Pilates is named for its originator Joseph Hubertus Pilates. Joseph termed his work Contrology, which he defined as “the comprehensive integration of body, mind and spirit.”
Born in Germany on December 9, 1883, Joe was a boxer and a gymnast. As a young child he suffered from asthma. His parents allowed him much freedom to roam and he enjoyed hours in the woods near his home, studying the movement of animals and enjoying the fresh air. He studied Eastern practices, like yoga, as well as Zen Buddhism, and drew inspiration from the Greek ideals of strong minds, bodies and spirits.
At the outbreak of World War I he was placed in an internment camp in England where he began to develop some of the Pilates exercises we know today. He began with Mat exercises, which he based on yoga; then he had the idea to help the injured, bed-ridden soldiers gain strength. There were too many of them to address individually, so he fashioned resistance contraptions from bed springs and beer keg rings. The soldiers he worked with recovered faster and did not catch the many contagious illnesses of that time.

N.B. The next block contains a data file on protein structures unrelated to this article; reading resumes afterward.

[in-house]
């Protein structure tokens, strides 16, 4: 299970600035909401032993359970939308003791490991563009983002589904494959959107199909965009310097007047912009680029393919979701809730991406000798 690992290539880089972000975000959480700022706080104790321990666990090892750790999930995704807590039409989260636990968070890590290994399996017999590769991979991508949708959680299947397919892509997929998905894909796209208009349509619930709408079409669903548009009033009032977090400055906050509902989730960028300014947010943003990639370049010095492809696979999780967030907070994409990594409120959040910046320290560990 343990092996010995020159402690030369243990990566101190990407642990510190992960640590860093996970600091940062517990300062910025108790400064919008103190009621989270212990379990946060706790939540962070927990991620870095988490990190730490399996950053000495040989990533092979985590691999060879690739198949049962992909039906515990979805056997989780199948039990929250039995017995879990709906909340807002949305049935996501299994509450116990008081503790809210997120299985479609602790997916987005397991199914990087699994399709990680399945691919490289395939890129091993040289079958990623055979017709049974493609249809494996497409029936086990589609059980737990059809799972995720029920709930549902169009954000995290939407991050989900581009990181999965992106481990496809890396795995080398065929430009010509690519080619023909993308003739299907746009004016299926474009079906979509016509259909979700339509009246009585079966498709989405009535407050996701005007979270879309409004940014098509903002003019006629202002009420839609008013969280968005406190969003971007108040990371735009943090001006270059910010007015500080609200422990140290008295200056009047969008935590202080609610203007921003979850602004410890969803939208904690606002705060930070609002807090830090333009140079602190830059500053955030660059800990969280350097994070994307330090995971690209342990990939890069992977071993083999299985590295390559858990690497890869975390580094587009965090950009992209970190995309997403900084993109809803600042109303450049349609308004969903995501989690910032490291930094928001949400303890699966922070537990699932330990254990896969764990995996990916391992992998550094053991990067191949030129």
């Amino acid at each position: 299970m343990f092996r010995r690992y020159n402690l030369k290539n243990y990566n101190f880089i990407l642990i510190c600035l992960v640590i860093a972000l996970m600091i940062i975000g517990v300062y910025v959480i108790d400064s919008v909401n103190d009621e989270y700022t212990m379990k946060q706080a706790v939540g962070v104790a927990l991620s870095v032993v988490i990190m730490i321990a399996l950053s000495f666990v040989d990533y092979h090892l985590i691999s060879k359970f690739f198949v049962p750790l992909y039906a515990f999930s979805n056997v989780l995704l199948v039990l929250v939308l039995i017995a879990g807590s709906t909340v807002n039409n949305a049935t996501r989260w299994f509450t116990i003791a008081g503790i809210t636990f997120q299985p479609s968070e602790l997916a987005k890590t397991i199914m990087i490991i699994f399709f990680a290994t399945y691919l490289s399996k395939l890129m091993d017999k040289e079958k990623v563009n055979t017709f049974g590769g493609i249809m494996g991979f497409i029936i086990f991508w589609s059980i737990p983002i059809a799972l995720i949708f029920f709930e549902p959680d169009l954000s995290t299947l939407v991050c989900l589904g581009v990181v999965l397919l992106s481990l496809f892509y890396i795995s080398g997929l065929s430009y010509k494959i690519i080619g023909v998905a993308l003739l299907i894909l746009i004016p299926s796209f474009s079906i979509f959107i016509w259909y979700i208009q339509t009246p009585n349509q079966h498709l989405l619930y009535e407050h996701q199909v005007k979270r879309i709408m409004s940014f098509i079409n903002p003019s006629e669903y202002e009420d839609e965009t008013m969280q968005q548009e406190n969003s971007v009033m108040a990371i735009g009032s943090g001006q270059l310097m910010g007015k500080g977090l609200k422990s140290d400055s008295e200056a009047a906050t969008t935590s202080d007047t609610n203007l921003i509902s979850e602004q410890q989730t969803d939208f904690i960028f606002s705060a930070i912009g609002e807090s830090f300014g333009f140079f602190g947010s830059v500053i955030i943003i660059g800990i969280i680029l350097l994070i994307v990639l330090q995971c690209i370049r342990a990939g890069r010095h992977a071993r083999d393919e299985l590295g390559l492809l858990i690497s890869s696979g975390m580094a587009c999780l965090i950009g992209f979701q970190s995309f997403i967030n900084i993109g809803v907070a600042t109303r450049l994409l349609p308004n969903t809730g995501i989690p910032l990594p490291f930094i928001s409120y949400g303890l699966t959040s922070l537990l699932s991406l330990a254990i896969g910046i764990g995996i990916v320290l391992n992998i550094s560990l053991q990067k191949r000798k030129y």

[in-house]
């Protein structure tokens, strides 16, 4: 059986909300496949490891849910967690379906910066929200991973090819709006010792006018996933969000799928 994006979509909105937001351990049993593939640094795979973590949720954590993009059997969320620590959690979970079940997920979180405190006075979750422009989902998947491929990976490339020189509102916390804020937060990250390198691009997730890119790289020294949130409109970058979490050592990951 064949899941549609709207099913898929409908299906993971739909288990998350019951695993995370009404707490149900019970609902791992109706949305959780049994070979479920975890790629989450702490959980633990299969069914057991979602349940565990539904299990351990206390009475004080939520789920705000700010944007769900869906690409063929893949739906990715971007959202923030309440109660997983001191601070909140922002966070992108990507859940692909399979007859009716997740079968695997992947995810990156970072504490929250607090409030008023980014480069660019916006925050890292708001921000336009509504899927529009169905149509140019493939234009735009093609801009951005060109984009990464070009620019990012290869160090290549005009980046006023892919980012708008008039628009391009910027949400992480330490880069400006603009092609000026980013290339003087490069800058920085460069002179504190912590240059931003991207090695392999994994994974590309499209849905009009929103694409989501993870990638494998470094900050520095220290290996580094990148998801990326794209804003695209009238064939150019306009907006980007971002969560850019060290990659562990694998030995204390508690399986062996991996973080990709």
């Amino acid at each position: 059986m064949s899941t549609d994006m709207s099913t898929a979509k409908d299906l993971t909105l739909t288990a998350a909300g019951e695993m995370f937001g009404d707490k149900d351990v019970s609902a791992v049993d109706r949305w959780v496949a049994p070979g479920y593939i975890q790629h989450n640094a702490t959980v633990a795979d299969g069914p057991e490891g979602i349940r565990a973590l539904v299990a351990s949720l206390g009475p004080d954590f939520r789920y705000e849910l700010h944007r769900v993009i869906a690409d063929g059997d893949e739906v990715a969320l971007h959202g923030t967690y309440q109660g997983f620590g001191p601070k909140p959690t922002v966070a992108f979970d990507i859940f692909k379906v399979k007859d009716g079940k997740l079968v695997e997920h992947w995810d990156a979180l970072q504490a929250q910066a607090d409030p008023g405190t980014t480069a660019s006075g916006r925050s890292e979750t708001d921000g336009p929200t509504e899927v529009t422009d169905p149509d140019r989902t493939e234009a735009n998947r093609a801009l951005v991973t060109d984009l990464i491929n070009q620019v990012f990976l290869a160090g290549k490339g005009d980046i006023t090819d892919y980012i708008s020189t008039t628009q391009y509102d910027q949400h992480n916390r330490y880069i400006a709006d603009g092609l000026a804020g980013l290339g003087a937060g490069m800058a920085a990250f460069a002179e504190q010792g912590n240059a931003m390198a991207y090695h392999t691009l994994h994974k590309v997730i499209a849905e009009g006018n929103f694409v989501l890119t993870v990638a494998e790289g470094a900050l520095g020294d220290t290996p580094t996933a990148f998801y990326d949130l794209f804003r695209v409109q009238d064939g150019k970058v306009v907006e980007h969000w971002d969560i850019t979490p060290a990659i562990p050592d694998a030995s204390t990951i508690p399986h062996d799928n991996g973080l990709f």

After the war he returned to Germany and was asked to train the German Army; he refused and fled to America instead. On the boat, he met his future wife Clara, who was a nurse. Together they opened a studio in the heart of New York City. They quickly became well-known within the dance community for their ability to strengthen and rehabilitate dancers. Their studio was a busy and energetic place for many years.
Joseph died in 1967 but Clara continued to teach their method for another ten years before she passed away. A handful of their dancer clients carried on their work, opened their own studios and, eventually, brought Pilates to every corner of the world.